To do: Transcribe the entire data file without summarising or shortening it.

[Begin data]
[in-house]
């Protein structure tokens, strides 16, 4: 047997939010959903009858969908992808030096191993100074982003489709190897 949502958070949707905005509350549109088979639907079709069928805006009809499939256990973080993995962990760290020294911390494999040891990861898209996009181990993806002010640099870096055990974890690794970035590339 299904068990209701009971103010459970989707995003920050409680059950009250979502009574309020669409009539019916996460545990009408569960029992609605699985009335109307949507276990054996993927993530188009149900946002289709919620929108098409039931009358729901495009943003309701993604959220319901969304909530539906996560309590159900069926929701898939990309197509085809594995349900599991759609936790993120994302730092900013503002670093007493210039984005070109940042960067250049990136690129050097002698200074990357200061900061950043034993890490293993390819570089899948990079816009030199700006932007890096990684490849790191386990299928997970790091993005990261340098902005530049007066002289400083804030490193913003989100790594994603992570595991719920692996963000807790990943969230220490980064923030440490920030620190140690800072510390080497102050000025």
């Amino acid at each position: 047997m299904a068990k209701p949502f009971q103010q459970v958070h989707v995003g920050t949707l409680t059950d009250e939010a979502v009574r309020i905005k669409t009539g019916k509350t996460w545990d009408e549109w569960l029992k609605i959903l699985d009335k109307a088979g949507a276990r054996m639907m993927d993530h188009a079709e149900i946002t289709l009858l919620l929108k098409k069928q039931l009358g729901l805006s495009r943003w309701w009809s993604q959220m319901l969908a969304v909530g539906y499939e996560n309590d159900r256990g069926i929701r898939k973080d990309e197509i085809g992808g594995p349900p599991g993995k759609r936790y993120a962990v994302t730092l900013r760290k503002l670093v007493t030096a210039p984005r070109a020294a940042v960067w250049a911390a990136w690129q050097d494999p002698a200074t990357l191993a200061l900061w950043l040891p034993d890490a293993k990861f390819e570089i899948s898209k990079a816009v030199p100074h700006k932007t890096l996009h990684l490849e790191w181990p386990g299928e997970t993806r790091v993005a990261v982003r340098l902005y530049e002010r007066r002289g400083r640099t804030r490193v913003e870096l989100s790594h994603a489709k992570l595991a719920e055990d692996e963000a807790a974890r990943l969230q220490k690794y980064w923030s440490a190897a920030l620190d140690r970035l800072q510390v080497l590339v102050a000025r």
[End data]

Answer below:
[in-house]
């Protein structure tokens, strides 16, 4: 047997939010959903009858969908992808030096191993100074982003489709190897 949502958070949707905005509350549109088979639907079709069928805006009809499939256990973080993995962990760290020294911390494999040891990861898209996009181990993806002010640099870096055990974890690794970035590339 299904068990209701009971103010459970989707995003920050409680059950009250979502009574309020669409009539019916996460545990009408569960029992609605699985009335109307949507276990054996993927993530188009149900946002289709919620929108098409039931009358729901495009943003309701993604959220319901969304909530539906996560309590159900069926929701898939990309197509085809594995349900599991759609936790993120994302730092900013503002670093007493210039984005070109940042960067250049990136690129050097002698200074990357200061900061950043034993890490293993390819570089899948990079816009030199700006932007890096990684490849790191386990299928997970790091993005990261340098902005530049007066002289400083804030490193913003989100790594994603992570595991719920692996963000807790990943969230220490980064923030440490920030620190140690800072510390080497102050000025």
């Amino acid at each position: 047997m299904a068990k209701p949502f009971q103010q459970v958070h989707v995003g920050t949707l409680t059950d009250e939010a979502v009574r309020i905005k669409t009539g019916k509350t996460w545990d009408e549109w569960l029992k609605i959903l699985d009335k109307a088979g949507a276990r054996m639907m993927d993530h188009a079709e149900i946002t289709l009858l919620l929108k098409k069928q039931l009358g729901l805006s495009r943003w309701w009809s993604q959220m319901l969908a969304v909530g539906y499939e996560n309590d159900r256990g069926i929701r898939k973080d990309e197509i085809g992808g594995p349900p599991g993995k759609r936790y993120a962990v994302t730092l900013r760290k503002l670093v007493t030096a210039p984005r070109a020294a940042v960067w250049a911390a990136w690129q050097d494999p002698a200074t990357l191993a200061l900061w950043l040891p034993d890490a293993k990861f390819e570089i899948s898209k990079a816009v030199p100074h700006k932007t890096l996009h990684l490849e790191w181990p386990g299928e997970t993806r790091v993005a990261v982003r340098l902005y530049e002010r007066r002289g400083r640099t804030r490193v913003e870096l989100s790594h994603a489709k992570l595991a719920e055990d692996e963000a807790a974890r990943l969230q220490k690794y980064w923030s440490a190897a920030l620190d140690r970035l800072q510390v080497l590339v102050a000025r």